Earvin Ngapeth, an Olympic gold medallist with the French national volleyball team, lit the cauldron. PARIS 2024

On Saturday, a constellation of medieval mysteries awaited the Olympic Torch Relay on the ancient streets of the Vienne département: it set off from the 11th century Tour Carrée in Loudun and finished in front of the Futuroscope Arena on its long and intense way to Paris.

Poitiers hosted the gymnastics team relay, led by Olympic gold medallist Émilie Le Pennec. Earvin Ngapeth, Olympic champion with the French volleyball team, was one of nearly 100 torchbearers who set off today to light the ceremonial cauldron at the end of the day.

The Vienne is a diverse region, combining a rich historical heritage with natural landscapes and embracing the Olympic values. The Futuroscope Arena has been designated as a Games Preparation Centre, while the Poitiers area boasts first-class facilities and iconic local sports clubs such as volleyball and basketball, which have put the département on the map.

The castles and abbeys of this département are reminders of its feudal past. Every year a medieval fair lights up the streets of Château-Larcher, bringing the past back to life. This morning, the Olympic Torch set off from the Tour Carrée in Loudun and made its way to Neuville-de-Poitou, famous for its medieval remains, such as the Château de Furigny, a listed building.

The relay then trotted along the quays of the Vienne in Châtellerault, where the industrial heritage has been transformed into a cultural and leisure area. In Montmorillon, it paid tribute to the 'City of Writing and Books', famous for its collection of typewriters and macarons and home to booksellers, traders and craftsmen.

The Olympic Torch stopped in the charming former medieval capital of Charroux - an important stop on the Pilgrim's Way - and illuminated the vaulted Abbey of the Holy Saviour before reaching Poitiers. With its rich historical past, Romanesque churches and medieval streets, the largest city in the Vienne stands out among the other stops along the route.

The torch passed St Peter's Cathedral in Poitiers, the Baptistery of St John - the oldest Christian monument in Europe - the Town Hall, the Prefecture and the Palace of the Dukes of Aquitaine. The stage ended at the only logical choice, the Futuroscope, the region's famous park, which rolls out the red carpet for around two million visitors every year.

The Fédération Française de Gymnastique, which brings together 325,000 licence holders from 1,400 clubs, organised the team relay in the Place de la Mairie with the majestic Second Empire style City Hall as the perfect backdrop. Spectators were also treated to a variety of performances highlighting the Olympic gymnastics disciplines.

The torch was carried by Émilie Le Pennec, the only French gymnast to win an Olympic gold medal, flanked by Eva Serrano, a two-time world bronze medallist in rhythmic gymnastics, and Henry Boério, the first French gymnast to win an Olympic medal on the horizontal bar (Montreal 1976), as well as volunteers and people who help keep amateur gymnastics alive.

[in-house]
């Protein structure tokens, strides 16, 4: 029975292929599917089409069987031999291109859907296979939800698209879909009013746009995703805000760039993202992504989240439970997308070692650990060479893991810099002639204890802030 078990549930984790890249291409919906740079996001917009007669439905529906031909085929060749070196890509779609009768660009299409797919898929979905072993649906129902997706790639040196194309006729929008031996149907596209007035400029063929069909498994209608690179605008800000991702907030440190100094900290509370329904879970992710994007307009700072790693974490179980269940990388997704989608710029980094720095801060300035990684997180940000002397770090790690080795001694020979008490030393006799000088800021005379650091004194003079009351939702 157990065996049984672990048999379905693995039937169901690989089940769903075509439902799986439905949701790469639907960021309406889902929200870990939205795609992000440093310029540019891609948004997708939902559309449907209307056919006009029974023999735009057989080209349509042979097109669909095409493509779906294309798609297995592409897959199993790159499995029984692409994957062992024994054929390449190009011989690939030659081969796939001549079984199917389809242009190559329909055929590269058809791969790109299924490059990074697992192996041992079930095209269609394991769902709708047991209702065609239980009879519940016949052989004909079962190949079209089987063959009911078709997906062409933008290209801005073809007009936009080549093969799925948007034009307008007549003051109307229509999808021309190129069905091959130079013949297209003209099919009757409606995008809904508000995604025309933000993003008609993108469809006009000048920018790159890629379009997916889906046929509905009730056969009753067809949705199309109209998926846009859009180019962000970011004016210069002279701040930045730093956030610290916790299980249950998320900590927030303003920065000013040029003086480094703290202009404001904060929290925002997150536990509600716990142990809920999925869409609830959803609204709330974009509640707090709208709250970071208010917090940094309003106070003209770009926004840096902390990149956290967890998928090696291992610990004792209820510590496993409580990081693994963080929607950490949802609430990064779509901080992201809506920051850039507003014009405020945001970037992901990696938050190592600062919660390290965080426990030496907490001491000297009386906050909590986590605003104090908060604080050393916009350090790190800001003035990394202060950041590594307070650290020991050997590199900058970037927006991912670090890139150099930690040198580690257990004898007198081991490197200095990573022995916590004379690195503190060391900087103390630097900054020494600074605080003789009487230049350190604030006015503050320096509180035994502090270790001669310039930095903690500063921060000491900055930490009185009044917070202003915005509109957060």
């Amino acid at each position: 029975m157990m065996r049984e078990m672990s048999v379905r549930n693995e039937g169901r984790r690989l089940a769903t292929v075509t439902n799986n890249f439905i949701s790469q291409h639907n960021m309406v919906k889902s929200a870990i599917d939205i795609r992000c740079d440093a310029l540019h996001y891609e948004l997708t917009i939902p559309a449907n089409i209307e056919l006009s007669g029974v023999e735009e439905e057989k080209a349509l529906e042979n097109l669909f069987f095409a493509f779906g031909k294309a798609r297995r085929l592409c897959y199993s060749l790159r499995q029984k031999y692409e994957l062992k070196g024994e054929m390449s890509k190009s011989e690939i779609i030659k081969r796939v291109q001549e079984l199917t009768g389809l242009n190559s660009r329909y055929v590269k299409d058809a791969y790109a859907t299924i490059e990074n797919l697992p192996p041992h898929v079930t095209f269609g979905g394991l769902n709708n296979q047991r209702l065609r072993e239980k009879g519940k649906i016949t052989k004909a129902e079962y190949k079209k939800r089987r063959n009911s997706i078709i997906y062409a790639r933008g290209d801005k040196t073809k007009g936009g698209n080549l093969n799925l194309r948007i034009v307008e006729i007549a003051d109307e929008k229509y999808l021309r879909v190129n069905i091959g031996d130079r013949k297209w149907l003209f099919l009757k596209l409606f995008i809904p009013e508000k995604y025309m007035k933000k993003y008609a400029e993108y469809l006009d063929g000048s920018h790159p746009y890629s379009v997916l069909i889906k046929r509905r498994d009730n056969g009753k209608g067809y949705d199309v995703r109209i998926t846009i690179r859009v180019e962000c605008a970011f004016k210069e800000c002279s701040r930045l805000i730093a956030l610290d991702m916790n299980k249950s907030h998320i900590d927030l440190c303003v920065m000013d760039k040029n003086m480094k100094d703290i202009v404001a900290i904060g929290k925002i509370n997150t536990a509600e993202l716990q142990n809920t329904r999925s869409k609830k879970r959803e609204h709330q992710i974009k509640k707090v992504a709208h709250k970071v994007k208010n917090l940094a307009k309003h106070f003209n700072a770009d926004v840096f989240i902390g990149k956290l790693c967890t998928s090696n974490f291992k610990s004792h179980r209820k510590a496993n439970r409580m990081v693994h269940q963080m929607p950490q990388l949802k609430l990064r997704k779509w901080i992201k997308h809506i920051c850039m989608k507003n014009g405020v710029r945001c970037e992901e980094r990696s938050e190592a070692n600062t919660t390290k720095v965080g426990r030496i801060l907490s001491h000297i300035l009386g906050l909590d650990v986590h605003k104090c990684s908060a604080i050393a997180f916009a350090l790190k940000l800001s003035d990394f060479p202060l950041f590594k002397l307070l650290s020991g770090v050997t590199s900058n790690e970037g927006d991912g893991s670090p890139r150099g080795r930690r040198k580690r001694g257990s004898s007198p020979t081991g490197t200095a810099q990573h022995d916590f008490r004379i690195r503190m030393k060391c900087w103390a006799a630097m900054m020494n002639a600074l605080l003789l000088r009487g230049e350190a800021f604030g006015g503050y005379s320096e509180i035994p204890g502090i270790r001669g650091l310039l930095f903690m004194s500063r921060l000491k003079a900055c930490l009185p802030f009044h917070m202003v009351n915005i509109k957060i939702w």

Among them were Benoît Bouline, who contributed to the development of gymnastics in the department, and Aurore Chauprade, who went back to school to train and work at the club where her two daughters play.

The impressing Futuroscope welcomed the Olympic Torch Relay. PARIS 2024
The impressing Futuroscope welcomed the Olympic Torch Relay. PARIS 2024

Alexis Brothier, the regional silver medallist in karate, was the first to light the torch in Loudun, followed by many other athletes and amateurs. This morning it was the turn of former national basketball player Catherine Guillot to celebrate her club, Stade Poitevin. Geoffrey Wersy carried the torch across the Pont Saint-Cyprien, which spans the Clain river in Poitiers.

Born with hemiplegia affecting in both his limbs, he competes in the paratriathlon and paraduathlon as a member of the French national team. Other unsung heroes illuminated this journey with their inspiring stories, including Marie-Claire Guillot, a dedicated doctor who embodies the essential role of medicine in sport to ensure the well-being of athletes. 

Juliana Blaise closed the stage in Châtellerault at midday. She is a volunteer with Global Heart Watch, a charity that educates the general public and athletes about life-saving techniques. In Poitiers, the torch was carried by Agathe Marcellaud, who has been a volunteer rescue worker for 5 years and is the local head of emergency services. 

The symbiotic relationship between sport and the media was on full display during Stage 16 of the Torch Relay. Among the torchbearers was former professional tennis player Tatiana Golovin, who now works as a sports commentator. 

Sports journalist and commentator Benoît Durand passed the torch to French volleyball star Earvin Ngapeth in front of the Arena Futuroscope. It was only natural that the volleyball enthusiast, who first tried his hand at the sport in Vienne, should light the cauldron at the venue. Ngapeth, who honed his skills in Poitiers, is preparing to defend his Olympic gold.